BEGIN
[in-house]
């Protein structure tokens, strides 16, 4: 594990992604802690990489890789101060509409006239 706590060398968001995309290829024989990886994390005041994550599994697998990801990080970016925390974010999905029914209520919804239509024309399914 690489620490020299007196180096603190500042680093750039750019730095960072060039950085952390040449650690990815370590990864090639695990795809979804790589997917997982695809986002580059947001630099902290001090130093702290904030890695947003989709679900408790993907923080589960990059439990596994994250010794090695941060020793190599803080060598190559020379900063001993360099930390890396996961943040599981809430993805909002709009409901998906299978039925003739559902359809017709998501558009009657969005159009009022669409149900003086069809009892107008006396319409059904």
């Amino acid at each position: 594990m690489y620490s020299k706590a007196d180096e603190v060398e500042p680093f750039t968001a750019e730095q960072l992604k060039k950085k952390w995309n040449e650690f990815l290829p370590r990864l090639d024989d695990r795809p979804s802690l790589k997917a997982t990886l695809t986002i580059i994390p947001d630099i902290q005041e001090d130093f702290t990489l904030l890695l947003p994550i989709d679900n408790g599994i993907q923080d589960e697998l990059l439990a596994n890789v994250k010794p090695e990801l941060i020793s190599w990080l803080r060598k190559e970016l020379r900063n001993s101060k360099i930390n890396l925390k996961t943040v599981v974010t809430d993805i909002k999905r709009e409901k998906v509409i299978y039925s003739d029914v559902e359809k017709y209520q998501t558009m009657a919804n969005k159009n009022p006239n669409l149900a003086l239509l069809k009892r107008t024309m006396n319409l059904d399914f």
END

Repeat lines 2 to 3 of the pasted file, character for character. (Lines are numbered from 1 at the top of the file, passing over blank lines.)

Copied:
């Protein structure tokens, strides 16, 4: 594990992604802690990489890789101060509409006239 706590060398968001995309290829024989990886994390005041994550599994697998990801990080970016925390974010999905029914209520919804239509024309399914 690489620490020299007196180096603190500042680093750039750019730095960072060039950085952390040449650690990815370590990864090639695990795809979804790589997917997982695809986002580059947001630099902290001090130093702290904030890695947003989709679900408790993907923080589960990059439990596994994250010794090695941060020793190599803080060598190559020379900063001993360099930390890396996961943040599981809430993805909002709009409901998906299978039925003739559902359809017709998501558009009657969005159009009022669409149900003086069809009892107008006396319409059904």
């Amino acid at each position: 594990m690489y620490s020299k706590a007196d180096e603190v060398e500042p680093f750039t968001a750019e730095q960072l992604k060039k950085k952390w995309n040449e650690f990815l290829p370590r990864l090639d024989d695990r795809p979804s802690l790589k997917a997982t990886l695809t986002i580059i994390p947001d630099i902290q005041e001090d130093f702290t990489l904030l890695l947003p994550i989709d679900n408790g599994i993907q923080d589960e697998l990059l439990a596994n890789v994250k010794p090695e990801l941060i020793s190599w990080l803080r060598k190559e970016l020379r900063n001993s101060k360099i930390n890396l925390k996961t943040v599981v974010t809430d993805i909002k999905r709009e409901k998906v509409i299978y039925s003739d029914v559902e359809k017709y209520q998501t558009m009657a919804n969005k159009n009022p006239n669409l149900a003086l239509l069809k009892r107008t024309m006396n319409l059904d399914f």